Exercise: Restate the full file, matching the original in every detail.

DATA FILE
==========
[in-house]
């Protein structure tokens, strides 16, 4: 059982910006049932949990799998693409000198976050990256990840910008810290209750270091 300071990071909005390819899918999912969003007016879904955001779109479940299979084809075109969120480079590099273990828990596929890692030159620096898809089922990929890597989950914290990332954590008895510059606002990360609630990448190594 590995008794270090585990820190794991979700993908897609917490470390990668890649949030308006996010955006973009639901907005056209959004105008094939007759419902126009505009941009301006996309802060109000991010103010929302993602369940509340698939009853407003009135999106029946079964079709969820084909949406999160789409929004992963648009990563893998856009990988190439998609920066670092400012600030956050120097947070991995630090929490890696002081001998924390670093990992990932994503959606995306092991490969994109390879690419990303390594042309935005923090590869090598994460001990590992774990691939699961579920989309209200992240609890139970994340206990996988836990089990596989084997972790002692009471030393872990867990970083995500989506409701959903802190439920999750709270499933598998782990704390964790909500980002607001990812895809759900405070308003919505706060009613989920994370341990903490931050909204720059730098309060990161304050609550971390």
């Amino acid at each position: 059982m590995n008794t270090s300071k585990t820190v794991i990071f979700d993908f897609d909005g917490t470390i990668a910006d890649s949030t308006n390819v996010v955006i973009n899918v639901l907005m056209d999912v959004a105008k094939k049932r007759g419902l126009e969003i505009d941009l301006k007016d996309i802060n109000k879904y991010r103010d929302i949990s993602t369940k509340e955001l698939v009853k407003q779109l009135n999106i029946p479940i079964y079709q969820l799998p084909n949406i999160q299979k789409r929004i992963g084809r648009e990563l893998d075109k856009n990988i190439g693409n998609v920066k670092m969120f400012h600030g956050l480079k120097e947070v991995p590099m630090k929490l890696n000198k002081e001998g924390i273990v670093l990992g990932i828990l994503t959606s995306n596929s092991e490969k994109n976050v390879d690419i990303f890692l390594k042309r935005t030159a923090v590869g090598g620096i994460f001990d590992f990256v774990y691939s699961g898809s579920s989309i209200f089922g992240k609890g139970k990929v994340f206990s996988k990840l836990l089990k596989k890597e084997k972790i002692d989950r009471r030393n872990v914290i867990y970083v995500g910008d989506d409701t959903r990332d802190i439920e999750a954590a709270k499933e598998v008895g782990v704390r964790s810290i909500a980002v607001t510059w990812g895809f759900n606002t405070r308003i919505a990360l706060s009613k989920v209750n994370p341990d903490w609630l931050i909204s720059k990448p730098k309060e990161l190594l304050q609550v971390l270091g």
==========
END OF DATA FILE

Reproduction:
[in-house]
């Protein structure tokens, strides 16, 4: 059982910006049932949990799998693409000198976050990256990840910008810290209750270091 300071990071909005390819899918999912969003007016879904955001779109479940299979084809075109969120480079590099273990828990596929890692030159620096898809089922990929890597989950914290990332954590008895510059606002990360609630990448190594 590995008794270090585990820190794991979700993908897609917490470390990668890649949030308006996010955006973009639901907005056209959004105008094939007759419902126009505009941009301006996309802060109000991010103010929302993602369940509340698939009853407003009135999106029946079964079709969820084909949406999160789409929004992963648009990563893998856009990988190439998609920066670092400012600030956050120097947070991995630090929490890696002081001998924390670093990992990932994503959606995306092991490969994109390879690419990303390594042309935005923090590869090598994460001990590992774990691939699961579920989309209200992240609890139970994340206990996988836990089990596989084997972790002692009471030393872990867990970083995500989506409701959903802190439920999750709270499933598998782990704390964790909500980002607001990812895809759900405070308003919505706060009613989920994370341990903490931050909204720059730098309060990161304050609550971390």
């Amino acid at each position: 059982m590995n008794t270090s300071k585990t820190v794991i990071f979700d993908f897609d909005g917490t470390i990668a910006d890649s949030t308006n390819v996010v955006i973009n899918v639901l907005m056209d999912v959004a105008k094939k049932r007759g419902l126009e969003i505009d941009l301006k007016d996309i802060n109000k879904y991010r103010d929302i949990s993602t369940k509340e955001l698939v009853k407003q779109l009135n999106i029946p479940i079964y079709q969820l799998p084909n949406i999160q299979k789409r929004i992963g084809r648009e990563l893998d075109k856009n990988i190439g693409n998609v920066k670092m969120f400012h600030g956050l480079k120097e947070v991995p590099m630090k929490l890696n000198k002081e001998g924390i273990v670093l990992g990932i828990l994503t959606s995306n596929s092991e490969k994109n976050v390879d690419i990303f890692l390594k042309r935005t030159a923090v590869g090598g620096i994460f001990d590992f990256v774990y691939s699961g898809s579920s989309i209200f089922g992240k609890g139970k990929v994340f206990s996988k990840l836990l089990k596989k890597e084997k972790i002692d989950r009471r030393n872990v914290i867990y970083v995500g910008d989506d409701t959903r990332d802190i439920e999750a954590a709270k499933e598998v008895g782990v704390r964790s810290i909500a980002v607001t510059w990812g895809f759900n606002t405070r308003i919505a990360l706060s009613k989920v209750n994370p341990d903490w609630l931050i909204s720059k990448p730098k309060e990161l190594l304050q609550v971390l270091g």